def on_page(page_dto):
        page = _map_dict_to_page_model(page_dto)
        if page is not None:
            [fn(page) for fn in handlers]

    load_xml(file, on_page)

With this in place, we now have a method that we can use to parse a wikipedia export into a stream of defined models representing pages. Our updated test code would look like the following.

def on_page(page):

with'enwiki-latest-pages-articles-multistream.xml.bz2') as file:
    iterate_pages_from_export_file(file, handlers=[on_page])

Storing the data in SQLite

While this technically does get us a locally available version of the Wikipedia data, our solution is hardly going to be low latency when looking for a specific bit of information; depending on where a given article appears in the stream, it could be multiple hours to retrieve like this. This might work if we're trying to find out when the clock tower will be struck days in advance, but time travels don't also have that kind of luxury. No, we need something optimized for fast searches and fast retrieval.

For this case, a simple SQLite database should do the trick. Let's start by creating the shell of a component to handle managing our database and populating it with data.

class SQLitePageWriter:
    def __init__(self, filename):
        self.filename = filename

    def __enter__(self):
        return self

    def __exit__(self, exception_type, exception_value, exception_traceback):

    def on_page(self, page):

# Updated Invocation
with'enwiki-latest-pages-articles-multistream.xml.bz2') as file:
    with SQLitePageWriter(output_filename) as sqlite_page_writer:
        iterate_pages_from_export_file(file, handlers=[on_page, sqlite_page_writer.on_page])

Setting up the schema

So the first question we should ask is how do we want to store our data. For this, I chose to make five tables.

In the final project, posted on GitLab, I'll replace the __enter__ and __exit__ stubs with methods that properly create the schema and manage the connection, though I'll skip it here since it tends to be more boring to read. The focus of this class is the on_page method; whenever a page is submitted to the SQLitePageWriter, it will determine whether it is a redirect or content and will store the values it contains to the appropriate table.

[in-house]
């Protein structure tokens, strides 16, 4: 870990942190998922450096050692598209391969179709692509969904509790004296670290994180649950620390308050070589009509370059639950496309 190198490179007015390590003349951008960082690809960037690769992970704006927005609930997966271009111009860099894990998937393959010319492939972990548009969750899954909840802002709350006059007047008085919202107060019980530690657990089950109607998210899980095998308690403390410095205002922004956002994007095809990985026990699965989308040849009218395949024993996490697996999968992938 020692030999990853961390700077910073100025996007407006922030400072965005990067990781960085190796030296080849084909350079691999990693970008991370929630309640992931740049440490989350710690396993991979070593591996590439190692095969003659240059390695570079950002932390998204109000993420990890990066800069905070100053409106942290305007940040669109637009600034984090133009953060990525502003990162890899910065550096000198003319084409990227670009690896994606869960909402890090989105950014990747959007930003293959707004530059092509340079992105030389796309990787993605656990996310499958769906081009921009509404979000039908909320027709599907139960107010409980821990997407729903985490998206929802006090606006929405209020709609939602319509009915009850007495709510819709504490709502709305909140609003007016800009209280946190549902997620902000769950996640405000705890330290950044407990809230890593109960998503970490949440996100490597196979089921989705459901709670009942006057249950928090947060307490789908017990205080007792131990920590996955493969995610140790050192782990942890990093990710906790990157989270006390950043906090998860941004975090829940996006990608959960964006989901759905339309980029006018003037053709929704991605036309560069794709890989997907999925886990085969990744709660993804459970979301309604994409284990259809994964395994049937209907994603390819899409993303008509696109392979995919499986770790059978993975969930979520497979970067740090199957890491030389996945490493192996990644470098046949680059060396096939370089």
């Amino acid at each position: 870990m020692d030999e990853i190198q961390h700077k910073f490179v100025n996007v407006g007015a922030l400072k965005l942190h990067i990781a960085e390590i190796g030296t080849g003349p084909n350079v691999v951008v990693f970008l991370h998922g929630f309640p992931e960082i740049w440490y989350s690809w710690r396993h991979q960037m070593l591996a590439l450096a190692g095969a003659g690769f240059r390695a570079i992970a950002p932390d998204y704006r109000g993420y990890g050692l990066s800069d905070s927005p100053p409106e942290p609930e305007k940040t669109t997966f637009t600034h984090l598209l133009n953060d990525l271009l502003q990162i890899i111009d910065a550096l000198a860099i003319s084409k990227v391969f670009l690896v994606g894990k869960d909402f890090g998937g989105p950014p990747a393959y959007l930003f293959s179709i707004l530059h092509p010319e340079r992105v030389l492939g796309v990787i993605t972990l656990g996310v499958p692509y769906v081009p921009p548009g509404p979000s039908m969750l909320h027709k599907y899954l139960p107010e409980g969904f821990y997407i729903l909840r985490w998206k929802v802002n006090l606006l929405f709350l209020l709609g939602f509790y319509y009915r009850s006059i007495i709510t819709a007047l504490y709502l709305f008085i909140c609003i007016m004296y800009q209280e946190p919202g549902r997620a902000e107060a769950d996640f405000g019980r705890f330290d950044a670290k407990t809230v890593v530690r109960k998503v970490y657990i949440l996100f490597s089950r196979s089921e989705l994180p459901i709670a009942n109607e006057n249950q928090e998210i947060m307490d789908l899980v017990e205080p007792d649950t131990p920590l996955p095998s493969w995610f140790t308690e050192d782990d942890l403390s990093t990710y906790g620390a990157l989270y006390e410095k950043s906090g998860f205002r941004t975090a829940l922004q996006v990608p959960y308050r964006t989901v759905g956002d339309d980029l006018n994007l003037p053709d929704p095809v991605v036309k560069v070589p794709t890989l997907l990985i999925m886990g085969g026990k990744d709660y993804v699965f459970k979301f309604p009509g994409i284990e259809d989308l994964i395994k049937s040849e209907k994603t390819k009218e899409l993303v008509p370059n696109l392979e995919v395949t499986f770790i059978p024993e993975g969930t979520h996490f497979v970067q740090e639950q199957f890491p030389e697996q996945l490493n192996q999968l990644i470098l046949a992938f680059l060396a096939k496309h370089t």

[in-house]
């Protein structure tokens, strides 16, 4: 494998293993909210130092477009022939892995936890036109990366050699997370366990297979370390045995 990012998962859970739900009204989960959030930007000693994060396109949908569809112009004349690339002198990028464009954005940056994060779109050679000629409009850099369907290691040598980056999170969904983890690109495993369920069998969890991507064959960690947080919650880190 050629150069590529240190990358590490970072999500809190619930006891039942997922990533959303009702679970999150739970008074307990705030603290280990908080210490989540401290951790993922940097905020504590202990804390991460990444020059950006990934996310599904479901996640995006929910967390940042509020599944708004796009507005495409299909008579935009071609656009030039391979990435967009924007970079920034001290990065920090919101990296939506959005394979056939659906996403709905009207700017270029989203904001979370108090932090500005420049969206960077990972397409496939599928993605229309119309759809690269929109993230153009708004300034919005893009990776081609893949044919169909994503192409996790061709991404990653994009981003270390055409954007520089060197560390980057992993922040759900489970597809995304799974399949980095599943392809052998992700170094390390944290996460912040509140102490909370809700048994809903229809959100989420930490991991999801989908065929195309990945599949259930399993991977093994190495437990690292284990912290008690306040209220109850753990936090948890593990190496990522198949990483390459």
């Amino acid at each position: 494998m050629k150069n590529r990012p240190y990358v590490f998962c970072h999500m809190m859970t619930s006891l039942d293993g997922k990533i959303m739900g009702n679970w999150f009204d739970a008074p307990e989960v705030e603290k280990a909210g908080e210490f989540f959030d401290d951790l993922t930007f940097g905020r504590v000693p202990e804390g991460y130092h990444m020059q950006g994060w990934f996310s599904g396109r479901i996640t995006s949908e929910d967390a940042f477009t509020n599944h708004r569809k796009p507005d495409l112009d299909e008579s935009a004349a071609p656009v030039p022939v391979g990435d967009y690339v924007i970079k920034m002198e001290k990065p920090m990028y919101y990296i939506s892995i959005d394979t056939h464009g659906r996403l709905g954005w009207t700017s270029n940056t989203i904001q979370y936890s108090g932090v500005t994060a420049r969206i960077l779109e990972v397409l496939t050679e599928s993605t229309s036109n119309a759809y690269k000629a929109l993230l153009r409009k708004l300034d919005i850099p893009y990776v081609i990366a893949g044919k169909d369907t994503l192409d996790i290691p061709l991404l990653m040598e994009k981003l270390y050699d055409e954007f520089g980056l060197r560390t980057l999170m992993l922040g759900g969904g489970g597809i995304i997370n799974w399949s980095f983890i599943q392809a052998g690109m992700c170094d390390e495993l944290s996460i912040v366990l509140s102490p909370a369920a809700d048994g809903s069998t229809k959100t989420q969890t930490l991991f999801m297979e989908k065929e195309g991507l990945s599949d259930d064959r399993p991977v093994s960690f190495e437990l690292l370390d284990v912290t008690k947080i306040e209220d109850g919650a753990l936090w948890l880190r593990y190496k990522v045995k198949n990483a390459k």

def on_page(self, page):
    if self.uncommited_rows == 10000:
        self.uncommited_rows = 0
    self.uncommited_rows += 1

    self.connection.execute('''INSERT INTO page(id, namespace, title) VALUES(?, ?, ?)''',
                            (, page.namespace, page.title))
    self.connection.execute('''INSERT INTO page_revision(page_id, last_edit) VALUES(?, ?)''',
                            (, page.last_edit))

    page_type = type(page)
    if page_type is ContentPage:
        self.connection.execute('''INSERT INTO page_content(page_id, content) VALUES(?, ?)''',
                                (, page.content))
    if page_type is RedirectPage:
        self.connection.execute('''INSERT INTO page_redirect_temp(page_id, target_name) VALUES(?, ?)''',

As a balance between speed and memory, I opted to run transactions in batches of 10,000 pages. This made them sufficiently fast while still managing to fit in a few hundred megabytes of RAM.

Finishing it up

At this point, all of our pieces should be in place. All that is left is to fire it off and wait to see if it works as desired.

$ python ./Downloads/enwiki-latest-pages-articles-multistream.xml.bz2 ./wikipedia.db3
Page Count: 21100561, Pages per second: Global (2568) / Momentary (5072)
Creating page_title index
Creating page_title_insensitive index
Calculating Redirect Targets
Extracting redirects
Creating Indices

Some two to three hours later, our script has ingested the entirety of Wikipedia, consuming roughly 2500 page elements every second. So, did it work?

FROM page
INNER JOIN page_content pc on = pc.page_id
WHERE title = 'Altoona, Alabama';

350 milliseconds later I can tell you that the coal mining town of Altoona, AL was founded in 1900, incorporated in 1908, and that it has a population of under 1000 people.

I call our mission accomplished. As a potentially reluctant time traveller, I think that locality of information and access speed meet our goals. Now as long as no ne'er-do-well decides to share the results from queries like Alabama Crimson Tide football statistical leaders into the past, we should be fine. Though really, what are the chances that time travel would be abused for personal gain?

The final cut of code is available here